1. The vocals of Bison Steed. Superb, clean and absolutely old school metal with a modern twist.

2. The dual axe attack of Jon Priestly and Ed Westlake which is reminiscent of old school Murray and Smith, massive interplay and quite breath-taking duels throughout

3. The quality of their songs. Yes, a massive Maiden influence throbs through the band’s veins, but add into that early Metallica, Megadeth and numerous other old school thrashers and this is just magic. It is easy to listen to, the hooks grab you by the ears and bang your head repeatedly.

Reign Of Fury are a rampaging bull and in Death Be Thy Shepherd they have released an album that deserves to get maximum exposure. I've seen these guys live a couple of years ago at a Headbanger's Balls event and they were just brilliant. This moves them on a step further. Hopefully the opportunity to see them locally will present itself again soon. They deserve your support. Stunning stuff. 9/10

Crypt Sermon: Out Of The Garden (Dark Descent)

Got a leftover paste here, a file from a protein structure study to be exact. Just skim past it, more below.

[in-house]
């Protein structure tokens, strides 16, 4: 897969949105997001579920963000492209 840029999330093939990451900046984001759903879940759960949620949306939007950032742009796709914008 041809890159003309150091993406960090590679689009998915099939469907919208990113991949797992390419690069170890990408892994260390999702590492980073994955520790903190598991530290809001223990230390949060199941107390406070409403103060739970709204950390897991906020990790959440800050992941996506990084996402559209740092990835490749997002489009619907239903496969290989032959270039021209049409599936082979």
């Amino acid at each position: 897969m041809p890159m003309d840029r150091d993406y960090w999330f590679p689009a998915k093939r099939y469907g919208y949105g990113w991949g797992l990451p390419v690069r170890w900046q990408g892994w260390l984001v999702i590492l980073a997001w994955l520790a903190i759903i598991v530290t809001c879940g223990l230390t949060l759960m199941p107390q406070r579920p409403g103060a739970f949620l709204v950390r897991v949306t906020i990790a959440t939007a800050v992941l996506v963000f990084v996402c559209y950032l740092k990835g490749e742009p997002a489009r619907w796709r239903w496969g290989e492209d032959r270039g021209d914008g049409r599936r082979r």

Out Of The Garden is the debut album by Philadelphia doomsters Crypt Sermon and it is a very tasty first offering. I knew nothing about the band but with a bit of internet research (thanks in particular to Encyclopaedia Metallum) I discovered that Crypt Sermon is a five piece outfit who comprise Brooks Wilson (vocals), Enrique Sagarnaga (drums), recently arrived bassist Will Mellor and dual guitars of James Lipcsynski and Steve Jansson. The band have a long list of credits with other bands, 99% I've never heard of. Out Of The Garden sits plumb centre in the doom genre, although the album has a focus on a religious theme (not a Christian one) and with a cover referencing a Crusader. So how does it sound? Well, if you mix Trouble and Candlemass you won’t be far wrong; and to be fair, as someone who has much time for quality doom, this is a pretty decent album. Opener Temple Doors kicks off with a large serving of atmospherics before the riffs cascade and wash over you. Wilson’s strong vocals are excellent and perfect for the foreboding sound that the band deliver. His range is broad, some deep notes and a bit of controlled screaming. Meanwhile the riffage is definitely Sabbath like, with crashing bass and drums combining with some brain splitting power chord action. As you’d expect, tempo changes enhancing some very tidy fretwork from the Lipcsynski and Jansson. It is impressive high quality and as heavy as the sack of anvils (not the Lips variety). Heavy Riders continues the doom stomp, with Wilson’s clean vocals particularly impressive. Doom is a genre which sucks balls if not delivered right, but there is no opportunity for testicle choking here. Byzantium picks has the heaviness of a rampaging elephant herd, powerful riffs raining down whilst Will Of The Ancient Call has some of the most evil guitar and atmosphere you’ll hear all year. The influence of several generations of the most influential doom acts is strong, as you’d expect but hey, if the thing ain't broke, don’t fix it. The title track is also the closing song on the album and is a bit of an epic. Rolling drums, more pounding guitars and bass combining to create the sound of the gods fighting in the heavens. Stirring and powerful. Well worth a listen and a worthy addition to the army of doom. 8/10